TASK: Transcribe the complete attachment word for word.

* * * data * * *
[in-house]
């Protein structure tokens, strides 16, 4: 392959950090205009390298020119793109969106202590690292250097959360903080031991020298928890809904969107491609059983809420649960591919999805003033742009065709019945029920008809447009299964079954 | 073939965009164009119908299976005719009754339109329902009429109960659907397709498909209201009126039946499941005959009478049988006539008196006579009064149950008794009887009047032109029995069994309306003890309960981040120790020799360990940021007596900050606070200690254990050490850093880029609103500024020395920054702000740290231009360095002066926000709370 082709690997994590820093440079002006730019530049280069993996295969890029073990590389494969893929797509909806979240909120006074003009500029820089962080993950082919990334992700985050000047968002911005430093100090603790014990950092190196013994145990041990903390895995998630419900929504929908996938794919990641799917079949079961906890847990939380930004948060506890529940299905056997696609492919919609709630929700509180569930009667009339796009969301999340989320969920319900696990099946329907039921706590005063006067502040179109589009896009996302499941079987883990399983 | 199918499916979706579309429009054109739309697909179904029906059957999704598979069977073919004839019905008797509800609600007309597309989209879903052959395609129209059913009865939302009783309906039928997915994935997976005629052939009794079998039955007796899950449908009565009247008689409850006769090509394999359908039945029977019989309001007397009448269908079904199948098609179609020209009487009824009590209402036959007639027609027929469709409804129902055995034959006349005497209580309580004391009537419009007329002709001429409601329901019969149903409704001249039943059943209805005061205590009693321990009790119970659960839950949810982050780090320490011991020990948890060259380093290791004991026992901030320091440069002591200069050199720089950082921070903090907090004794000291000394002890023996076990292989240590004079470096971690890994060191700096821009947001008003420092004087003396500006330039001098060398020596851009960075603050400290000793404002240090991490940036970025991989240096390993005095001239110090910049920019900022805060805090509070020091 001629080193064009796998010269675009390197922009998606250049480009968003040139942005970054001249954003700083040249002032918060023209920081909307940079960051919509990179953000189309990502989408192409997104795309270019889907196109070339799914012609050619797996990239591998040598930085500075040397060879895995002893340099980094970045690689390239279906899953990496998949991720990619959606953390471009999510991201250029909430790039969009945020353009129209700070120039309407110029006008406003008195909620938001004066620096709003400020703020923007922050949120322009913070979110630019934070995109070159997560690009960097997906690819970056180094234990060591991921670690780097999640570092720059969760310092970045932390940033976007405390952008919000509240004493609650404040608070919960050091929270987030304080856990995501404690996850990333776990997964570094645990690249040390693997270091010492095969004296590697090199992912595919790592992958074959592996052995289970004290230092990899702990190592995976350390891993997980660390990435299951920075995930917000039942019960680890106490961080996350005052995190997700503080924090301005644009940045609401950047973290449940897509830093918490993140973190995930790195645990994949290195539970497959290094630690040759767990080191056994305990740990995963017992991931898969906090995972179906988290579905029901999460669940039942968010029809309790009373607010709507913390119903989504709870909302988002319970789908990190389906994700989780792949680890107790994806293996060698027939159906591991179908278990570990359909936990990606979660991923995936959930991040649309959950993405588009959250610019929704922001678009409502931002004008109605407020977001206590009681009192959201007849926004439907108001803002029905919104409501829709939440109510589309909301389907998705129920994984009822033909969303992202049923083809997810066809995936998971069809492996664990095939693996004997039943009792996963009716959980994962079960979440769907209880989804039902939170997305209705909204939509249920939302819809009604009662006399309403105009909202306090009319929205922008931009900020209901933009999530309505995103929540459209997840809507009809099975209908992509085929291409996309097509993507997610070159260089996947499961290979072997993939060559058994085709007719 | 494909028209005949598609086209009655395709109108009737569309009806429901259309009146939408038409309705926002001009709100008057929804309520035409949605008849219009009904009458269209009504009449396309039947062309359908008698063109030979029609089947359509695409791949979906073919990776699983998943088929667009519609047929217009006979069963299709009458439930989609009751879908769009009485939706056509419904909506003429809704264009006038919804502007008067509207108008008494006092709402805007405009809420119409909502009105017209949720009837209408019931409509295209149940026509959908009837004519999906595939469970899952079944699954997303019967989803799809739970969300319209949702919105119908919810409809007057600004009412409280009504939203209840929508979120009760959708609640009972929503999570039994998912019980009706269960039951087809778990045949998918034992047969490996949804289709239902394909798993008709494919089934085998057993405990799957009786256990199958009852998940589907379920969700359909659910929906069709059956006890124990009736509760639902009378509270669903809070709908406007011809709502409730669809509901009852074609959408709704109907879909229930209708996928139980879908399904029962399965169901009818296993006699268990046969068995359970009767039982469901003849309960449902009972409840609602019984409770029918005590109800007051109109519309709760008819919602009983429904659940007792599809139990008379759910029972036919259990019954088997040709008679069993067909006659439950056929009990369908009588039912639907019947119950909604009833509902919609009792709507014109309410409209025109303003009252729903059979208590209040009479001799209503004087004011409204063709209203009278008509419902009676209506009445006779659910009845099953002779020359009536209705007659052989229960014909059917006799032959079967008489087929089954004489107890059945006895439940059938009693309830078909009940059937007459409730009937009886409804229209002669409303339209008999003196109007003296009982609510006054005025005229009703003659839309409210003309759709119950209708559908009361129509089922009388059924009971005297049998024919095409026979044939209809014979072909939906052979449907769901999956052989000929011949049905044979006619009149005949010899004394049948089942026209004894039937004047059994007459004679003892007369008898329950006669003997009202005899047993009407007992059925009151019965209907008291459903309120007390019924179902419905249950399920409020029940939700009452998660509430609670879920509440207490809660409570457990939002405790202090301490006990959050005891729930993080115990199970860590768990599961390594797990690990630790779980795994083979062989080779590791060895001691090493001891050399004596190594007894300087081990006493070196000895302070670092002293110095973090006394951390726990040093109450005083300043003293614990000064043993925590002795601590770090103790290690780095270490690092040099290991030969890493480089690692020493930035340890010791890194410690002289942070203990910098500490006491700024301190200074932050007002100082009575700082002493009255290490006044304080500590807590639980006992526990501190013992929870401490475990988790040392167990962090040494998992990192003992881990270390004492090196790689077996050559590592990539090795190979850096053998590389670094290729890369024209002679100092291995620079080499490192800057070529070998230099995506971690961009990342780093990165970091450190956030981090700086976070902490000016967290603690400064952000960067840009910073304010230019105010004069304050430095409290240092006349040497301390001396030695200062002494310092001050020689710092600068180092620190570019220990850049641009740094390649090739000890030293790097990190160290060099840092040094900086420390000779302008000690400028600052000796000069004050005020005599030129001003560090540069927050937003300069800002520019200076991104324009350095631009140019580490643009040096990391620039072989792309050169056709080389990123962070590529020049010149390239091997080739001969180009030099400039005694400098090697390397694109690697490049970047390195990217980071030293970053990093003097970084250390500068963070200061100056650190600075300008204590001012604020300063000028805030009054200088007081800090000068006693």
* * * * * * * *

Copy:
[in-house]
């Protein structure tokens, strides 16, 4: 392959950090205009390298020119793109969106202590690292250097959360903080031991020298928890809904969107491609059983809420649960591919999805003033742009065709019945029920008809447009299964079954 | 073939965009164009119908299976005719009754339109329902009429109960659907397709498909209201009126039946499941005959009478049988006539008196006579009064149950008794009887009047032109029995069994309306003890309960981040120790020799360990940021007596900050606070200690254990050490850093880029609103500024020395920054702000740290231009360095002066926000709370 082709690997994590820093440079002006730019530049280069993996295969890029073990590389494969893929797509909806979240909120006074003009500029820089962080993950082919990334992700985050000047968002911005430093100090603790014990950092190196013994145990041990903390895995998630419900929504929908996938794919990641799917079949079961906890847990939380930004948060506890529940299905056997696609492919919609709630929700509180569930009667009339796009969301999340989320969920319900696990099946329907039921706590005063006067502040179109589009896009996302499941079987883990399983 | 199918499916979706579309429009054109739309697909179904029906059957999704598979069977073919004839019905008797509800609600007309597309989209879903052959395609129209059913009865939302009783309906039928997915994935997976005629052939009794079998039955007796899950449908009565009247008689409850006769090509394999359908039945029977019989309001007397009448269908079904199948098609179609020209009487009824009590209402036959007639027609027929469709409804129902055995034959006349005497209580309580004391009537419009007329002709001429409601329901019969149903409704001249039943059943209805005061205590009693321990009790119970659960839950949810982050780090320490011991020990948890060259380093290791004991026992901030320091440069002591200069050199720089950082921070903090907090004794000291000394002890023996076990292989240590004079470096971690890994060191700096821009947001008003420092004087003396500006330039001098060398020596851009960075603050400290000793404002240090991490940036970025991989240096390993005095001239110090910049920019900022805060805090509070020091 001629080193064009796998010269675009390197922009998606250049480009968003040139942005970054001249954003700083040249002032918060023209920081909307940079960051919509990179953000189309990502989408192409997104795309270019889907196109070339799914012609050619797996990239591998040598930085500075040397060879895995002893340099980094970045690689390239279906899953990496998949991720990619959606953390471009999510991201250029909430790039969009945020353009129209700070120039309407110029006008406003008195909620938001004066620096709003400020703020923007922050949120322009913070979110630019934070995109070159997560690009960097997906690819970056180094234990060591991921670690780097999640570092720059969760310092970045932390940033976007405390952008919000509240004493609650404040608070919960050091929270987030304080856990995501404690996850990333776990997964570094645990690249040390693997270091010492095969004296590697090199992912595919790592992958074959592996052995289970004290230092990899702990190592995976350390891993997980660390990435299951920075995930917000039942019960680890106490961080996350005052995190997700503080924090301005644009940045609401950047973290449940897509830093918490993140973190995930790195645990994949290195539970497959290094630690040759767990080191056994305990740990995963017992991931898969906090995972179906988290579905029901999460669940039942968010029809309790009373607010709507913390119903989504709870909302988002319970789908990190389906994700989780792949680890107790994806293996060698027939159906591991179908278990570990359909936990990606979660991923995936959930991040649309959950993405588009959250610019929704922001678009409502931002004008109605407020977001206590009681009192959201007849926004439907108001803002029905919104409501829709939440109510589309909301389907998705129920994984009822033909969303992202049923083809997810066809995936998971069809492996664990095939693996004997039943009792996963009716959980994962079960979440769907209880989804039902939170997305209705909204939509249920939302819809009604009662006399309403105009909202306090009319929205922008931009900020209901933009999530309505995103929540459209997840809507009809099975209908992509085929291409996309097509993507997610070159260089996947499961290979072997993939060559058994085709007719 | 494909028209005949598609086209009655395709109108009737569309009806429901259309009146939408038409309705926002001009709100008057929804309520035409949605008849219009009904009458269209009504009449396309039947062309359908008698063109030979029609089947359509695409791949979906073919990776699983998943088929667009519609047929217009006979069963299709009458439930989609009751879908769009009485939706056509419904909506003429809704264009006038919804502007008067509207108008008494006092709402805007405009809420119409909502009105017209949720009837209408019931409509295209149940026509959908009837004519999906595939469970899952079944699954997303019967989803799809739970969300319209949702919105119908919810409809007057600004009412409280009504939203209840929508979120009760959708609640009972929503999570039994998912019980009706269960039951087809778990045949998918034992047969490996949804289709239902394909798993008709494919089934085998057993405990799957009786256990199958009852998940589907379920969700359909659910929906069709059956006890124990009736509760639902009378509270669903809070709908406007011809709502409730669809509901009852074609959408709704109907879909229930209708996928139980879908399904029962399965169901009818296993006699268990046969068995359970009767039982469901003849309960449902009972409840609602019984409770029918005590109800007051109109519309709760008819919602009983429904659940007792599809139990008379759910029972036919259990019954088997040709008679069993067909006659439950056929009990369908009588039912639907019947119950909604009833509902919609009792709507014109309410409209025109303003009252729903059979208590209040009479001799209503004087004011409204063709209203009278008509419902009676209506009445006779659910009845099953002779020359009536209705007659052989229960014909059917006799032959079967008489087929089954004489107890059945006895439940059938009693309830078909009940059937007459409730009937009886409804229209002669409303339209008999003196109007003296009982609510006054005025005229009703003659839309409210003309759709119950209708559908009361129509089922009388059924009971005297049998024919095409026979044939209809014979072909939906052979449907769901999956052989000929011949049905044979006619009149005949010899004394049948089942026209004894039937004047059994007459004679003892007369008898329950006669003997009202005899047993009407007992059925009151019965209907008291459903309120007390019924179902419905249950399920409020029940939700009452998660509430609670879920509440207490809660409570457990939002405790202090301490006990959050005891729930993080115990199970860590768990599961390594797990690990630790779980795994083979062989080779590791060895001691090493001891050399004596190594007894300087081990006493070196000895302070670092002293110095973090006394951390726990040093109450005083300043003293614990000064043993925590002795601590770090103790290690780095270490690092040099290991030969890493480089690692020493930035340890010791890194410690002289942070203990910098500490006491700024301190200074932050007002100082009575700082002493009255290490006044304080500590807590639980006992526990501190013992929870401490475990988790040392167990962090040494998992990192003992881990270390004492090196790689077996050559590592990539090795190979850096053998590389670094290729890369024209002679100092291995620079080499490192800057070529070998230099995506971690961009990342780093990165970091450190956030981090700086976070902490000016967290603690400064952000960067840009910073304010230019105010004069304050430095409290240092006349040497301390001396030695200062002494310092001050020689710092600068180092620190570019220990850049641009740094390649090739000890030293790097990190160290060099840092040094900086420390000779302008000690400028600052000796000069004050005020005599030129001003560090540069927050937003300069800002520019200076991104324009350095631009140019580490643009040096990391620039072989792309050169056709080389990123962070590529020049010149390239091997080739001969180009030099400039005694400098090697390397694109690697490049970047390195990217980071030293970053990093003097970084250390500068963070200061100056650190600075300008204590001012604020300063000028805030009054200088007081800090000068006693």